Not forgetting the yummy Eid al-Fitr delicacies, here are some easy recipes you can follow for sumptuous festive cookies and cakes!Read more about Ramadan for the children, including Teacher’s Guides and worksheets for the kids at After a long month of fasting, it’s now the end of the month of Ramadan, which means, the time of celebration has come for our Muslim friends!
This came from the practice of the gracious Muslim hosts serving sweet candies and food to visitors during the festival!
How It Is Celebrated Eid al-Fitr falls on the first day of Shawwal, the month following Ramadan (ninth month of the Islamic calendar).
Generally, Muslims wake up early before sunrise on the day of the Eid, shower, dress up and head to the mosque to offer a pre-sunrise prayer called “”.
On this wonderful day, they are encouraged to forgive and forget all conflicts they might have had with others in the year.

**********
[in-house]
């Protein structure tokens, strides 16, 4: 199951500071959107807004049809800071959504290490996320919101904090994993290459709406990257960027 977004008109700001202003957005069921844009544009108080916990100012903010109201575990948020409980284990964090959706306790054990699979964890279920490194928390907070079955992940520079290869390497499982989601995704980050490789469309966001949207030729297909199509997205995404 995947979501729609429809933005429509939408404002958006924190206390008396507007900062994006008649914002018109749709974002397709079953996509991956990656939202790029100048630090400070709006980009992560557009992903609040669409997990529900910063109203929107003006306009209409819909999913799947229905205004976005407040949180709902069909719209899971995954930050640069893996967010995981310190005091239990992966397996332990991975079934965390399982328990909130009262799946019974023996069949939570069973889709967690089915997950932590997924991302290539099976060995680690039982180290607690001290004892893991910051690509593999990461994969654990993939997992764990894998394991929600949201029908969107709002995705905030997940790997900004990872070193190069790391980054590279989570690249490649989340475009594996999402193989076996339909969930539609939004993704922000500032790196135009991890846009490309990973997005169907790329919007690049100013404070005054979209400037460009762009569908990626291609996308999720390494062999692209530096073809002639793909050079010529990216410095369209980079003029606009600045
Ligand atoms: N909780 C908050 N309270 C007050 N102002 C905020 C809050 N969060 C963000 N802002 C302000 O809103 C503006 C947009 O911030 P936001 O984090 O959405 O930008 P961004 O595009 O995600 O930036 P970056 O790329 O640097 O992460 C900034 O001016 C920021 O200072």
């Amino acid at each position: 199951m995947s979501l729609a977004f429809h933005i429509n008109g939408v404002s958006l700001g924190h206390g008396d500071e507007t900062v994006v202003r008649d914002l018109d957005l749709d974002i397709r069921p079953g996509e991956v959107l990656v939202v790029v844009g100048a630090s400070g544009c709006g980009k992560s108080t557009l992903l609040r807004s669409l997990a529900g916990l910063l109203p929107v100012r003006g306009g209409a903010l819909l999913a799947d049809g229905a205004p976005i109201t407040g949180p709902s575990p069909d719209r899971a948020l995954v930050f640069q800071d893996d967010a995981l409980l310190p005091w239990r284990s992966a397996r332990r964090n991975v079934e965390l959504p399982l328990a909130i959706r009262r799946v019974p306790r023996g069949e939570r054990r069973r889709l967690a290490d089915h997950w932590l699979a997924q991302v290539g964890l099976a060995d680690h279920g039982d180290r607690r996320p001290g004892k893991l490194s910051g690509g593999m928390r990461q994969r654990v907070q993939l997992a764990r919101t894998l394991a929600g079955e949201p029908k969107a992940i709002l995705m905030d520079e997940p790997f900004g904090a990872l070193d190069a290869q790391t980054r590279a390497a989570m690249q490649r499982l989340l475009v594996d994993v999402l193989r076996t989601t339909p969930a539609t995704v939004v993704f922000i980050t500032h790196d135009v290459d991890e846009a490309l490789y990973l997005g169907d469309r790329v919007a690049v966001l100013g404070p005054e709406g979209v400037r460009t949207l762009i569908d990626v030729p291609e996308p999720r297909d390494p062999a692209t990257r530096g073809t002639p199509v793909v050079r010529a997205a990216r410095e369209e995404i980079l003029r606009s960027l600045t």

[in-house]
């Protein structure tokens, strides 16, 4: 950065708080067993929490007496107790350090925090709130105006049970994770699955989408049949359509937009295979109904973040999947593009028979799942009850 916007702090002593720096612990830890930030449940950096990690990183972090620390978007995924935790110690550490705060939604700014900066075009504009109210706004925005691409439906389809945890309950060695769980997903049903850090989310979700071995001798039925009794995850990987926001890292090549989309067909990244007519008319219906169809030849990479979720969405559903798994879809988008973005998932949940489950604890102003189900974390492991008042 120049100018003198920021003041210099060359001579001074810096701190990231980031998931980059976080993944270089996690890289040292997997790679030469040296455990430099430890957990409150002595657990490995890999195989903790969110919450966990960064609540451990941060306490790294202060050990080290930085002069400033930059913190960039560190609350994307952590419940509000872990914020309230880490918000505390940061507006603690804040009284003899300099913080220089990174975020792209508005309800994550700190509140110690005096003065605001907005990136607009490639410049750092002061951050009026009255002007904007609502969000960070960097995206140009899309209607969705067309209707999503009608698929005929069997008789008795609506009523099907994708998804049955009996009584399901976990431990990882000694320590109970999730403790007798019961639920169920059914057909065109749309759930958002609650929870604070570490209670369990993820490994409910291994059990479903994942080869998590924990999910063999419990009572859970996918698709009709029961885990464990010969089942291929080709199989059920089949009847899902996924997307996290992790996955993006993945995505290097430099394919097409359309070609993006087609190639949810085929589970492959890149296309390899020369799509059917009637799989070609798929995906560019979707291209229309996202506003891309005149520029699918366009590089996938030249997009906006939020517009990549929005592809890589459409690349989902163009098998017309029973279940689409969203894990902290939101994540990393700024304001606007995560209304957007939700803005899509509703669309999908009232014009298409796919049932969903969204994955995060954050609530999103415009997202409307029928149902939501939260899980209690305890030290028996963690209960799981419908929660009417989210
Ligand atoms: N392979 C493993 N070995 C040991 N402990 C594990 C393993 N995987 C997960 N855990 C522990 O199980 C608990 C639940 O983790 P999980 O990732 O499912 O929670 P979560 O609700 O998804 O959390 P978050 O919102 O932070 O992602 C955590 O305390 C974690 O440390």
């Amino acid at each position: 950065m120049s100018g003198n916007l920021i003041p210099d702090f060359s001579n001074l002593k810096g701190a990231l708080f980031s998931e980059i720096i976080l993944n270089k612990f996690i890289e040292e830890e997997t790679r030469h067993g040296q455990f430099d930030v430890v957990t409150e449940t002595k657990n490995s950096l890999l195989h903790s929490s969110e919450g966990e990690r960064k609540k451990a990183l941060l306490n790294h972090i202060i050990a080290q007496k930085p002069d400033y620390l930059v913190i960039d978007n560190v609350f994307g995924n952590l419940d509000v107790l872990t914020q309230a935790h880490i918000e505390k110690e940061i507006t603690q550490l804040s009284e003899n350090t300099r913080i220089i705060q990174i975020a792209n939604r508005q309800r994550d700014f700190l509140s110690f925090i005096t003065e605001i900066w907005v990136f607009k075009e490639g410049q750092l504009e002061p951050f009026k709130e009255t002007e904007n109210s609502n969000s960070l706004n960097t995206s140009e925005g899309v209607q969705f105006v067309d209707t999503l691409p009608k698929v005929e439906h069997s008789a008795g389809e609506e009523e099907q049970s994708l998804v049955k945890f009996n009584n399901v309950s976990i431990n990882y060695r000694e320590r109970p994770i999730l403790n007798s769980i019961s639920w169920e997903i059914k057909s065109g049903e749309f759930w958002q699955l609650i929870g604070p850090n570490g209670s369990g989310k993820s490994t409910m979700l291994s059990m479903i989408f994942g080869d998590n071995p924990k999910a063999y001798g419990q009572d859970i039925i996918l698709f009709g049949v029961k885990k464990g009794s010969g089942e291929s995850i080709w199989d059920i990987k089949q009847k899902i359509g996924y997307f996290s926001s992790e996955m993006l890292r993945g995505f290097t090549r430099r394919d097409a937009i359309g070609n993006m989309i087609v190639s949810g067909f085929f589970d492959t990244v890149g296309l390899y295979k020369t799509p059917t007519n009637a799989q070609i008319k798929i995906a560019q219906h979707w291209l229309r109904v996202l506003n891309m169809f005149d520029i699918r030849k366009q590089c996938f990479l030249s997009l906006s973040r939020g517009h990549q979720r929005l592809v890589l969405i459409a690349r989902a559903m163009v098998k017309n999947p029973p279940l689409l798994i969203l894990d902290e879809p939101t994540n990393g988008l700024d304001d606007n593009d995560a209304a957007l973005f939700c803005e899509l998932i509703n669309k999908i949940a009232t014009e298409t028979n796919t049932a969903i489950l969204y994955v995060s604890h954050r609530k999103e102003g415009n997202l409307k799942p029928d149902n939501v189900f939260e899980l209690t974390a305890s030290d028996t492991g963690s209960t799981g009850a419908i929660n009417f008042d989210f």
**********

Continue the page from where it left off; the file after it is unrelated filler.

Perhaps the only indication that we’re celebrating Hari Raya would be the spread of yummy cookies laid out neatly on our coffee table.
As a kid, the lack of fanfare and celebratory spirit in my family was never an issue.
For example, before the Eid al-Fitr festival, Muslims give donations and alms to the poor, an act of charity called (the charity of fast-breaking).
The Fasting Before Just as the meaning of Hari Raya Puasa (Day of Celebrating End of Fasting) suggests, Eid al-Fitr falls on the end of a month of fasting.
How fasting is practiced: Fasting is mostly practiced among adults, and even among them, exceptions include pregnant women and the ill.
Although fasting usually starts when children reached puberty, younger children are commonly eased into the practice by participating in the special month of fasting together with the rest of the family.